JEP 132: More-prompt finalization

Peter Levart peter.levart at gmail.com
Sun May 31 19:32:00 UTC 2015


Hi,

Thanks for views and opinions. I'll try to confront them in-line...

On 05/29/2015 04:18 AM, David Holmes wrote:
> Hi Peter,
>
> I guess I'm very concerned about the premise that finalization should 
> scale to millions of objects and be performed highly concurrently. To 
> me that's sending the wrong message about finalization. It also isn't 
> the most effective use of cpu resources - most people would want to do 
> useful work on most cpu's most of the time.
>
> Cheers,
> David

@David

Ok, fair enough. It shouldn't be necessary to scale finalization to 
millions of objects and be performed concurrently. Normal programs don't 
need this. But there is a diagnostic command being developed at this 
moment that displays the finalization queue. The utility of such 
command, as I understand, is precisely to display when the finalization 
thread can not cope and Finalizer(s) accumulate. So there must be that 
some hypothetical programs (ab)use finalization or are buggy (deadlock) 
so that the queue builds up. To diagnose this, a diagnostic command is 
helpful. To fix it, one has to fix the code. But what if the problem is 
not that much about the allocation/death rate of finalizable instances 
then it is about the heavy code of finalize() methods of those 
instances. I agree that such programs have a smell and should be 
rewritten to not use finalization but other means of cleanup such as 
multiple threads removing WeakReferences from the queue for example or 
something completely different and not based on Reference(s). But 
wouldn't it be nice if one could simply set a system property for the 
max. number of threads processing Finalizer(s)?

I have prepared an improved variant of the prototype that employs a 
single ReferenceHandler thread and adds a ForkJoinPool that by default 
has a single worker thread which replaces the single finalization 
thread. So by default, no more threads are used than currently. If one 
wants (s)he can increase the concurrency of finalization with a system 
property.

I have also improved the benchmarks that now focus on CPU overhead when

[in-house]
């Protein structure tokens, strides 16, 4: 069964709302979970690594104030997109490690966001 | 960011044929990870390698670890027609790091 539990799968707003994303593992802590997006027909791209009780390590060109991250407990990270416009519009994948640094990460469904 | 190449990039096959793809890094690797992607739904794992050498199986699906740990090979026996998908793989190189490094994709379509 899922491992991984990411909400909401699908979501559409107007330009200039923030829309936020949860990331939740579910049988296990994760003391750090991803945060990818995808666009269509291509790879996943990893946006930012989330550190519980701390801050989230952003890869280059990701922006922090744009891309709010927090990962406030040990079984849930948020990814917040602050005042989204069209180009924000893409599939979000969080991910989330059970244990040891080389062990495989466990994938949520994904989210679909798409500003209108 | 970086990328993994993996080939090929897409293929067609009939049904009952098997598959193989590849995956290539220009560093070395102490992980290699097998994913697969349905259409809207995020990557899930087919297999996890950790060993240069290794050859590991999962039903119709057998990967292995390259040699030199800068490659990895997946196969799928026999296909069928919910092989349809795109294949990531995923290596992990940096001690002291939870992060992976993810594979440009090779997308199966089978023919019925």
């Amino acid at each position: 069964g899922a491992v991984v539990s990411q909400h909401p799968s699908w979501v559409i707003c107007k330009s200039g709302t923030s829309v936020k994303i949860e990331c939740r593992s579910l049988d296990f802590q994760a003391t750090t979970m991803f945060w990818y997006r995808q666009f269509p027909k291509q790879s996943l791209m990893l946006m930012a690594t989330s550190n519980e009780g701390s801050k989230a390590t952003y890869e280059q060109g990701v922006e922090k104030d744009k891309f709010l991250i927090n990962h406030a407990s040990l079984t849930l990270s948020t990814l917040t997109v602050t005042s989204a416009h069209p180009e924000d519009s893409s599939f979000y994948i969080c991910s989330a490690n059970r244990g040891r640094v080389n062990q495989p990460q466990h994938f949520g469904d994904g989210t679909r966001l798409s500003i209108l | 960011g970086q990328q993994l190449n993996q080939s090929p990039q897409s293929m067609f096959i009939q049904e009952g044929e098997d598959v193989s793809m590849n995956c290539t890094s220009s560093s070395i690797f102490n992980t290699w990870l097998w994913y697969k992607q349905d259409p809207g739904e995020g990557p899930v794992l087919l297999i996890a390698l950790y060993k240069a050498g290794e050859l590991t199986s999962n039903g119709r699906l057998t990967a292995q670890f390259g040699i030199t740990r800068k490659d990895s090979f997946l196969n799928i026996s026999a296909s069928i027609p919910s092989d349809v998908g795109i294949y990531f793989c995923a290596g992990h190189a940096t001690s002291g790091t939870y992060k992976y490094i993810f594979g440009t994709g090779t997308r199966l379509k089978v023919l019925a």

processing references at more typical rates, rather than maximum 
throughput. They show that all changes taken together practically half 
the CPU time overhead of the finalization processing. So freed CPU time 
can be used for more useful work. I have also benchmarked the typical 
asynchronous WeakReference processing scenario where one thread removes 
enqueued WeakReferences from the queue. Results show about 25% decrease 
of CPU time overhead.

Why does the prototype reduce more overhead for finalization than 
WeakReference processing? The main improvement in the change is the use 
of multiple doubly-linked lists for registration of Finalizer(s) and the 
use of lock-less algorithm for the lists. The WeakReference processing 
benchmark also uses such lists internally to handle 
registration/deregistration of WeakReferences so that the impact of this 
part is minimal and the difference of processing overheads between 
original and changed JDK code more obvious. (De)registration of 
Finalizer(s) OTOH is part of JDK infrastructure, so the improvement to 
registration list(s) also shows in the results. The results of 
WeakReferece processing benchmark also indicate that reverting to the 
use of a single finalization thread that just removes Finalizer(s) from 
the ReferenceQueue could lower the overhead even a bit further, but then 
it would not be possible to leverage FJ pool to simply configure the 
parallelism of finalization. If parallel processing of Finalizer(s) is 
an undesirable feature, I could restore the single finalization thread 
and the CPU overhead of finalization would be reduced to about 40% of 
current overhead with just the changes to data structures.

So, for the curious, here's the improved prototype:

http://cr.openjdk.java.net/~plevart/misc/JEP132/ReferenceHandling/webrev.02/

And here are the improved benchmarks (with some results inline):

http://cr.openjdk.java.net/~plevart/misc/JEP132/ReferenceHandling/refproc/


The benchmark results in the ThroughputBench.java show the output of the 
test(s) when run with the Linux "time" command which shows the elapsed 
real time and the consumed user and system CPU times. I think this is